I'm not convinced that the first of these two (the loss of personal choice in spending) is that important. No one chooses to be sick, most people take private health insurance (and thereby abdicate their future spending choices to the insurance provider) whenever state provision is not available and the large increases in tertiary education fees have not prevented increasing number of New Zealanders from taking up tertiary education (often with large student loans).

Some people (particularly on the right) may object to any form of income redistibution but I suspect most New Zealanders approve of a reasonable, fair system of redistibution which appropriately balances need, ability to pay and preservation of incentives to work harder (or otherwise increase gross income). There is a good argument that we could have a much fairer and effective redistribution regime than we presently have but let's focus on those issues rather than spurious red herrings (NZ is overtaxed, inefficient Government expenditure is throttling growth, individuals are denied choice by State provision of health and education) or by a mindlessly bleated chorus of private spending good, state spending bad.




5 Comments:

Blogger TomV said...

An interesting post but I have to take issue with your comment "No one chooses to be sick, most people take private health insurance (and thereby abdicate their future spending choices to the insurance provider)"

When I, or anyone buys medical insurance, we get a clearly defined list of services provided. ie they will treat x at a cost of y to a set standard. State funded health does not provide this. Also private health insurance doesn't say that they only budgeted for x operations this year and sorry but we've already done our quota.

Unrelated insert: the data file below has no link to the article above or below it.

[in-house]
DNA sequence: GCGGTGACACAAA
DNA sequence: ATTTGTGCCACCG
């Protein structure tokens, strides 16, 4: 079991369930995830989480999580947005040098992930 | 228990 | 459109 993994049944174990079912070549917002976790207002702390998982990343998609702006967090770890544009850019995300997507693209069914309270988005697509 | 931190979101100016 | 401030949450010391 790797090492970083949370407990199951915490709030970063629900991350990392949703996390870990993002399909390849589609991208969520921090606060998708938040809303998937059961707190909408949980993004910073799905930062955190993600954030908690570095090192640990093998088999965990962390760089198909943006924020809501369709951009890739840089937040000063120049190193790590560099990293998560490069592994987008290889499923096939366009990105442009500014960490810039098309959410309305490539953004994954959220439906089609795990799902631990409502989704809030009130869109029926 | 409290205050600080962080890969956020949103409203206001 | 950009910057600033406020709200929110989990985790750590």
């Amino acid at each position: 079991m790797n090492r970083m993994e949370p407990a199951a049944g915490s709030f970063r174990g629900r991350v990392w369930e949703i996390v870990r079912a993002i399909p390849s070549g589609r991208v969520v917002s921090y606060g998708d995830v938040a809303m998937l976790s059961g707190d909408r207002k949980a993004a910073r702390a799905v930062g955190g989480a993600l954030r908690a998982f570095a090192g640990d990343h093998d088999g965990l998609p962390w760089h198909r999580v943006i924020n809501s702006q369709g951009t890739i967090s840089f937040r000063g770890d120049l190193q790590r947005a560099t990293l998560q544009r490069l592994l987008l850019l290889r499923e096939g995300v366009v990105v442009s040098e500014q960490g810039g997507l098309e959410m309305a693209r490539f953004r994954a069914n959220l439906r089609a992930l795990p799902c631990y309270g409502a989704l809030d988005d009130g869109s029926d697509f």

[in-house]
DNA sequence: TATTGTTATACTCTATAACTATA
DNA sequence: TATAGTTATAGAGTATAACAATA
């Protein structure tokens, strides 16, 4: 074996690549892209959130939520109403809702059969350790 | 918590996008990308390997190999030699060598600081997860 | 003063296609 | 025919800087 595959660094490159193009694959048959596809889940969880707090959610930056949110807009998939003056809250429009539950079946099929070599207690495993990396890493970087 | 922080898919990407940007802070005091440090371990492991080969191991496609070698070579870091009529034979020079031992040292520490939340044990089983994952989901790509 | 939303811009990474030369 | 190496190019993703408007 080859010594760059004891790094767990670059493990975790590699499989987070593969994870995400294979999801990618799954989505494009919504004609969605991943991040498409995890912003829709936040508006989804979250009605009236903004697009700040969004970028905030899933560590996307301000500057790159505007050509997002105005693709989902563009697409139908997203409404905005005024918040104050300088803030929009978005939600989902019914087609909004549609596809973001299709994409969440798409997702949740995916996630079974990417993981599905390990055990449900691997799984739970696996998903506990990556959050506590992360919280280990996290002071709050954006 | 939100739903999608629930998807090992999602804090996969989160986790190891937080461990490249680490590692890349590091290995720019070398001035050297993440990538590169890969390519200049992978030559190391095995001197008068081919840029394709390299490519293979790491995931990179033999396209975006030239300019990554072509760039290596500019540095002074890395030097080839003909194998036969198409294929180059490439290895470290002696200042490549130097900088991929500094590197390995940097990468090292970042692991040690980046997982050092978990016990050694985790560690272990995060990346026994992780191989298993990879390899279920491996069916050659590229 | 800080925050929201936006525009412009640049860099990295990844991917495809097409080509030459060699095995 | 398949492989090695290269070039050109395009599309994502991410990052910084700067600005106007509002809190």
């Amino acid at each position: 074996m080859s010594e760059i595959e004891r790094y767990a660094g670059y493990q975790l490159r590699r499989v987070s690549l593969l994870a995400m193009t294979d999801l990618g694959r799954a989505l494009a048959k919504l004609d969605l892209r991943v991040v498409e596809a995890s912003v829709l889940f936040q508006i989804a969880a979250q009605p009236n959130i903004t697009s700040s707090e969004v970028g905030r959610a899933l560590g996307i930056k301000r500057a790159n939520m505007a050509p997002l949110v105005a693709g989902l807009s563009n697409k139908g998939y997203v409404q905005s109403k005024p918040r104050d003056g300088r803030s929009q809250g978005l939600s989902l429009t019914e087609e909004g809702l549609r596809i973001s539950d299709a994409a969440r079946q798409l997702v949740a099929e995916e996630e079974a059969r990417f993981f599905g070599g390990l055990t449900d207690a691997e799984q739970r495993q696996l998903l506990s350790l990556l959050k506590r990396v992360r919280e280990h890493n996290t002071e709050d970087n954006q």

They do all the operations that fit within their defined criteria as their clients need them, and if the costs are higher than budgetted, either the premiums go up or the criteria are tightened.

I'll note that I'm not opposed to a state health system per se, just the way ours is run.

10 June 2004 at 1:45 PM  
Blogger Greyshade said...

Tom
I didn't mean to imply that any state system was identical to private health insurance. My point was that the uptake of private insurance in countries where good state systems are not available would suggest that few people are interested in the "choice" of forgoing (GP) treatment to save money. Actually that choice could be a rational one for the very poor - they might well get a better health outcome from spending the money on better food, clothing or keeping their house warmer rather than paying for a GP visit. Ironically they get a community services card so they don't get to make that choice. The middle classes are given the choice (to forgo treatment) because the Government is confident they won't take it - what sort of choice is that? I fully agree with your final sentence.

10 June 2004 at 3:06 PM